12464 Probation Department

Find 12464 probation departments, such as adult, juvenile, state, and federal probation courts and offices. Probation departments provide information on parole officers, community service, parole number lookups, violation and warrant searches, and job employment.

Ulster County Probation Department 733 Broadway Kingston NY 12401 19.4 miles from 12464 845-340-3200

Greene County Probation Department 411 Main Street Catskill NY 12414 29.0 miles from 12464 518-719-3200

Sullivan County Probation Department 100 North Street Monticello NY 12701 30.3 miles from 12464 845-807-0351

Dutchess County Probation Department 50 Market Street Poughkeepsie NY 12601 31.6 miles from 12464 845-486-2600

Delaware County Probation Department 280 Phoebe Lane Delhi NY 13753 33.4 miles from 12464 607-746-2075

Columbia County Probation Department 610 State Street Hudson NY 12534 33.8 miles from 12464 518-828-4126

Schoharie County Probation Department PO Box 610 Schoharie NY 12157 44.5 miles from 12464 518-295-2274

Pike County Probation Department 506 Broad Street Milford PA 18337 53.2 miles from 12464 570-296-7412

Albany County Probation Department 60 South Pearl Street Albany NY 12207 53.3 miles from 12464 518-487-5200

Putnam County Probation Department 40 Gleneida Avenue Carmel NY 10512 54.5 miles from 12464 845-808-1111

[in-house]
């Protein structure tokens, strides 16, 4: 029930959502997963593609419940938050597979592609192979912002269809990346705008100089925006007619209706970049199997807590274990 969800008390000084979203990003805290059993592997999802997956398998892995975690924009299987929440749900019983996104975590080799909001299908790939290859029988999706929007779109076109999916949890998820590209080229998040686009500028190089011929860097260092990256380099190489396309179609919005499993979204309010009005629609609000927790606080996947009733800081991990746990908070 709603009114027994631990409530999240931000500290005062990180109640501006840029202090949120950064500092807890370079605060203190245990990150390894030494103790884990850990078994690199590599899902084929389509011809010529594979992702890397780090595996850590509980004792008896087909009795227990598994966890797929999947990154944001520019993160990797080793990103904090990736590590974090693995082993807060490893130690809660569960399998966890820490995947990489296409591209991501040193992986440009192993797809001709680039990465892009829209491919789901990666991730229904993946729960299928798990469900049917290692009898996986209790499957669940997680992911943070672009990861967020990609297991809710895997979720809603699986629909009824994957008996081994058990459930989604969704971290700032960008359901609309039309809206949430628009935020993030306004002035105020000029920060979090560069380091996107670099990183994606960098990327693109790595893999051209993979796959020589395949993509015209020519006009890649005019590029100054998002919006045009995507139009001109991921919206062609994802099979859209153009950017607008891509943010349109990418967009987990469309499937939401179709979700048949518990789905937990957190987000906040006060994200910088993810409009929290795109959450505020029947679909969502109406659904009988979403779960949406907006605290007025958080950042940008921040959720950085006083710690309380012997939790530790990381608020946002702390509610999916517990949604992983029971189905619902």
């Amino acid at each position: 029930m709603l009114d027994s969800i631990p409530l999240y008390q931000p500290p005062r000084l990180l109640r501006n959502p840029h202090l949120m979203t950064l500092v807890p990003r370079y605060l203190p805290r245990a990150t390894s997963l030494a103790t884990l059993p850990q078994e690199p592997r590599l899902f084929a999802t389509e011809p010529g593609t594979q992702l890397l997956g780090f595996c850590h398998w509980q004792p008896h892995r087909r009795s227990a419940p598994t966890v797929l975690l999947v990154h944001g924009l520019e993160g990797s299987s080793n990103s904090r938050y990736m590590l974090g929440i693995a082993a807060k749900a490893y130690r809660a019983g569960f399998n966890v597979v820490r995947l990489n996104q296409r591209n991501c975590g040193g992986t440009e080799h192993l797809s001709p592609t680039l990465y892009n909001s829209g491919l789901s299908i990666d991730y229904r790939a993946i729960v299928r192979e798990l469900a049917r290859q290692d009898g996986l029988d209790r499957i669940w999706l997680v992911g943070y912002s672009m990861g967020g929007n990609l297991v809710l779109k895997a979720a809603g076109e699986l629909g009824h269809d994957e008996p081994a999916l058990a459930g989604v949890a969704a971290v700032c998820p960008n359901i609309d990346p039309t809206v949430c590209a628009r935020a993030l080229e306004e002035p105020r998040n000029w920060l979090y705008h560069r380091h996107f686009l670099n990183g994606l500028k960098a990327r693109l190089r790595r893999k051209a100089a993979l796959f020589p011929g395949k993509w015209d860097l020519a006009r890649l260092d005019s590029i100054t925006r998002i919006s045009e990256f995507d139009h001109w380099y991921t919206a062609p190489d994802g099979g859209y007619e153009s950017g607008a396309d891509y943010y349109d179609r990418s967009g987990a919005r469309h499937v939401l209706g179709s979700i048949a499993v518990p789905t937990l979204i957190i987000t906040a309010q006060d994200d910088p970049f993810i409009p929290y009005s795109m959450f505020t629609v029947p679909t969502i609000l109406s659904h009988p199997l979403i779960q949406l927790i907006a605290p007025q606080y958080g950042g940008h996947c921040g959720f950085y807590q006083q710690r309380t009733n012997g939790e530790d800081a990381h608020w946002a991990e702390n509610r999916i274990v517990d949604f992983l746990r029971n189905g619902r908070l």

Otsego County Probation Department 197 Main Street Cooperstown NY 13326 54.9 miles from 12464 607-547-4216

Wayne County Probation Department 925 Court Street Honesdale PA 18431 55.2 miles from 12464 570-253-5970

Probation Departments Near Me

About Probation Departments

What is the difference between probation and parole?

Probation is an alternative to incarceration that involves a set of conditions with which the offender must comply in order to avoid jail or other sanctions. Parole is a form of early release from jail, that also imposes a set of conditions with which the offender must comply in order to avoid returning to jail.

What types of offenders are eligible for probation?

While probation can be applied to any case, from low-level misdemeanors to serious felonies, it is usually granted for first-time and low-risk offenders. Felony probation rules vary from state to state, and most states exempt certain crimes from probation eligibility, including murder, crimes involving injury to children, and certain sex offenses.

How long does probation last?

The lengths of probation orders vary based on the laws of the state and the nature of the offense. Probation orders are typically valid for between one and three years. However, much longer probation orders are possible, including lifetime probation.